It’s Apple, It’s News
There’s no reason to doubt that Apple will make a success of this. Despite the fact that it is not in the top ten of best interest rates, the fact is that as Ted Rossman from Bankrate says, while higher yield savings accounts have been around for a while, this while resonance in the mainstream and “The fact that Apple is involved makes it news”. Indeed.
The techfins are more than happy to have banks, for example, do the boring, expensive and risky work with all of the compliance headaches that come with it. Big Tech does not care about the manufacturing of financial products, what it wants is the distribution side of the business. Given that they have no legacy infrastructure (e.g. branches), their costs are lower and the provision of financial services helps to keep their customers within their ecosystems. As I wrote back in January, it is very easy to imagine a future where you use an Apple checking account (actually provided by JP. Morgan) and an Apple credit card (actually provided by Goldman Sachs, whose consumer credit division lost more than a billion dollars last year primarily because of the Apple Card) and an Apple loan (actually provided by Wells Fargo
That kind of data is a key reason why brands are looking at the world of embedded finance. First of all, it is growing. An FIS
The key is to such brand-led propositions is trust. Survey after survey shows that however much consumers dislike banks, they do trust them. The Edelman Trust Barometer for 2023, a survey of more than 32,000 people across 28 countries, shows that trust in sectors ranging from technology to food and healthcare to retailing remains higher than trust in financial services (in fact, in the survey, only social media had lower trust than financial services) so it is not really that difficult to envisage financial services delivered and the point of need by Apple, CVS and Cigna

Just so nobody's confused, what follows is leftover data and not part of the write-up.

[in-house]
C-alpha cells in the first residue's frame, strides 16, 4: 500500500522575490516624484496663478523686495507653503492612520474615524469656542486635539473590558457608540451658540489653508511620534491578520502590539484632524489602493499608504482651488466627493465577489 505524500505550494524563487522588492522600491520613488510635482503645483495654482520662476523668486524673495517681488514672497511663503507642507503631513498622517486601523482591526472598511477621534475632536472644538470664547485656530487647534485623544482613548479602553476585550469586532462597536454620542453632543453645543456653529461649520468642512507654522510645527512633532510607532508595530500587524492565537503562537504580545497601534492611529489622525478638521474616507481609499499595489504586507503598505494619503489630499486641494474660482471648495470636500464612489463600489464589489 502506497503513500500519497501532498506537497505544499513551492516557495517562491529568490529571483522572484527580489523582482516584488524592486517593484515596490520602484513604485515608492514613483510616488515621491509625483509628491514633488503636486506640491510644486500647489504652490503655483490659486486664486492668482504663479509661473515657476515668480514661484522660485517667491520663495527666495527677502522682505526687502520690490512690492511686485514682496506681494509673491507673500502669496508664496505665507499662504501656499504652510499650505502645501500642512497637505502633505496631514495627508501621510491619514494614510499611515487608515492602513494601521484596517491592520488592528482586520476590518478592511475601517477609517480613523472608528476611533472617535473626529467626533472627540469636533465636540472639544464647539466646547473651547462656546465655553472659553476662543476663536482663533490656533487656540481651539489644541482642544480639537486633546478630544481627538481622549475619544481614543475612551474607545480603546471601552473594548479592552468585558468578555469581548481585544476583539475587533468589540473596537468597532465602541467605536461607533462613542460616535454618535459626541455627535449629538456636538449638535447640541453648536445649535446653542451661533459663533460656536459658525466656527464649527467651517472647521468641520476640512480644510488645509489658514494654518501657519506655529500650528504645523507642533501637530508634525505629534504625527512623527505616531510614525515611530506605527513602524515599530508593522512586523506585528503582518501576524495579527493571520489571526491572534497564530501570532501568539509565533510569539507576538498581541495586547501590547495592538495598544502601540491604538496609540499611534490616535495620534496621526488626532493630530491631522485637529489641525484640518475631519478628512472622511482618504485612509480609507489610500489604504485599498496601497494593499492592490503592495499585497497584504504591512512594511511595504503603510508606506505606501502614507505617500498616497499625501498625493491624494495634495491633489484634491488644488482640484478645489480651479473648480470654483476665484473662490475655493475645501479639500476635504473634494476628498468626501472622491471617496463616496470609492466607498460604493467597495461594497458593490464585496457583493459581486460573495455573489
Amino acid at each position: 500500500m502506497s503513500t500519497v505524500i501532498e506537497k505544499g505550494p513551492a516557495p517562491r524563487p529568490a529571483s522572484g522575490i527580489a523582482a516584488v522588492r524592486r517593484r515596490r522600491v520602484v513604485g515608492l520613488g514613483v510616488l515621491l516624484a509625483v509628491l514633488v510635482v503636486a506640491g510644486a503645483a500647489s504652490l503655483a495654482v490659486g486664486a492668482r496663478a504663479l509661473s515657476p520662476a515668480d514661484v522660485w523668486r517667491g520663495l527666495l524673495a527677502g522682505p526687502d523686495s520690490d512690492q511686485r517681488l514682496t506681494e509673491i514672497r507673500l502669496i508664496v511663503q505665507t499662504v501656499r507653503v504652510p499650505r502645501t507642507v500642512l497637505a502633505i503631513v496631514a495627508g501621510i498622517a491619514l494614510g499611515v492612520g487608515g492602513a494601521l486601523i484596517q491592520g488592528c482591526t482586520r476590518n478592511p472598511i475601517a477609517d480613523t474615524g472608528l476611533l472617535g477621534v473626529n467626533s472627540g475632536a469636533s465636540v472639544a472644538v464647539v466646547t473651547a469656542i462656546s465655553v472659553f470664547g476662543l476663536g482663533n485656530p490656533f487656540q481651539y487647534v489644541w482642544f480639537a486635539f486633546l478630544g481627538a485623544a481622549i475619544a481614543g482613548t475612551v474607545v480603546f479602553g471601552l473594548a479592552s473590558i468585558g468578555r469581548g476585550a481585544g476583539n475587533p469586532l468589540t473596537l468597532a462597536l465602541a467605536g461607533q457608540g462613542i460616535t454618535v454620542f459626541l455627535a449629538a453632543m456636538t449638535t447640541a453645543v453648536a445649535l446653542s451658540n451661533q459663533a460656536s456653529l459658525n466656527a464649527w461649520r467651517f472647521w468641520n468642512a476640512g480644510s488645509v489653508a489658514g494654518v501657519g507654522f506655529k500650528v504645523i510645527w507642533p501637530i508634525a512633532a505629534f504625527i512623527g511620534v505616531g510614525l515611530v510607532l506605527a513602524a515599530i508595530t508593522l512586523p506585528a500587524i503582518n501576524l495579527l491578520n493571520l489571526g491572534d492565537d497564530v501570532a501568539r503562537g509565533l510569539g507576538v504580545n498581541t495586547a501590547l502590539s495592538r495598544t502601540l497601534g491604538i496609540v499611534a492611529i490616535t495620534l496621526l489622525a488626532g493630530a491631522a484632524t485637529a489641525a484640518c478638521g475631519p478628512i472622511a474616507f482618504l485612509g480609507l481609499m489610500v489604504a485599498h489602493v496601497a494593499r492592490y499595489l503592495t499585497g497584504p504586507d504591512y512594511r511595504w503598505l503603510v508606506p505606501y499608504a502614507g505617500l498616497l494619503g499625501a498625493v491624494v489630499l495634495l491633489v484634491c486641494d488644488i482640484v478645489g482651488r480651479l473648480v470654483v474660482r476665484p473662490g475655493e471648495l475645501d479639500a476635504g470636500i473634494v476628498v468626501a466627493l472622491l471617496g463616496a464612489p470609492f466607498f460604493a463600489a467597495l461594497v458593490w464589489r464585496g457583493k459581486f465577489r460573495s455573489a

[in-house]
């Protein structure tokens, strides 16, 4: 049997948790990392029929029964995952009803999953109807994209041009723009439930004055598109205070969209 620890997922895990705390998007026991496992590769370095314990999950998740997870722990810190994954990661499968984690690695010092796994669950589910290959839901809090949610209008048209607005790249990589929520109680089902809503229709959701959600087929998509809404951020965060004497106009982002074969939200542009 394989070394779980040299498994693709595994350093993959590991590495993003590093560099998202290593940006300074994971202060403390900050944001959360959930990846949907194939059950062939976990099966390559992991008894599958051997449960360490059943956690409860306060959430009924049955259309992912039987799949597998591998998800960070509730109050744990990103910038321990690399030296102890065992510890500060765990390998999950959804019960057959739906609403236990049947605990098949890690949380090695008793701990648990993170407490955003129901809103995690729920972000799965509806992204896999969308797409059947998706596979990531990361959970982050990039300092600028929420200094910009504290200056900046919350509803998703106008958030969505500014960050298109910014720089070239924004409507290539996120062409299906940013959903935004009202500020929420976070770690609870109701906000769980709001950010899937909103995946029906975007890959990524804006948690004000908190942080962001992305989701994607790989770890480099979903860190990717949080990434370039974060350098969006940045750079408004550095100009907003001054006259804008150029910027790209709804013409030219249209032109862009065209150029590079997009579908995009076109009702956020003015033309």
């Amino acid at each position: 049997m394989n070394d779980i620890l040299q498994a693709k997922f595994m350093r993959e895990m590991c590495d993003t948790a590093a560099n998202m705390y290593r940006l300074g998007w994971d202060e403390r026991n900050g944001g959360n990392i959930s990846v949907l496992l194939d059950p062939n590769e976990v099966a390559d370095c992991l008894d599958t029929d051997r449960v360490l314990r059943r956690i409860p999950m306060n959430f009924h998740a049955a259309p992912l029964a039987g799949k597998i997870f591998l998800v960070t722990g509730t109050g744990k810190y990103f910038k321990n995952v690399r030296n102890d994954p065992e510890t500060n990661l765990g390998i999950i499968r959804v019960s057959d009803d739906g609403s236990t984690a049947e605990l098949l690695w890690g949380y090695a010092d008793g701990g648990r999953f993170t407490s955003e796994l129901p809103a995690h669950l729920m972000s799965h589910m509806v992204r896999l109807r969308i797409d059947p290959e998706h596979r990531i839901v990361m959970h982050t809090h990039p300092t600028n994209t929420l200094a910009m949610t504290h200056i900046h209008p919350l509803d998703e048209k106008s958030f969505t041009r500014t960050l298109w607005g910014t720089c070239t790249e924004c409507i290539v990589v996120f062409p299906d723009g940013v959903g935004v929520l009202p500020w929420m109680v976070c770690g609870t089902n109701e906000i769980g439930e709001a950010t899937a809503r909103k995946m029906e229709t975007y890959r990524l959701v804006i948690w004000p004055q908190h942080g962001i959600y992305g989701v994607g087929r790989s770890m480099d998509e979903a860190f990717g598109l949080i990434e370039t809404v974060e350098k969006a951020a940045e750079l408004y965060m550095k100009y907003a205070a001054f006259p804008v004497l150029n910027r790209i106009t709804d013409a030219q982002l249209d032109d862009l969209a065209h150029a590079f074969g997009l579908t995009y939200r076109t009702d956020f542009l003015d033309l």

What really caught my eye about this new product was Jennifer Bailey’s comment that the Apple’s goal was to deliver tools to help consumers “lead healthier financial lives”, which reinforced my view that we are seeing a fundamental change in the financial sector as the fintech focus shifts from delivering individual products and services to delivering financial health.
(Plex was also billed as a new way to bank, with an emphasis on simplicity and financial wellness with no monthly or overdraft fees.)
So where does this leave the banks then? They have to make a decision: Can they deliver financial health — which means using open banking, open finance and open data strategies to integrate across consumer’s financial lives — or simply retreat from the customer interface? That may sound drastic, but for banks the optimum strategy is clearly going to be delivering a high-volume, low-cost regulated utility service with a high quality of service: A focus on the manufacturing and packaging that leaves the distribution to those like Apple that have the trust and the touchpoints.
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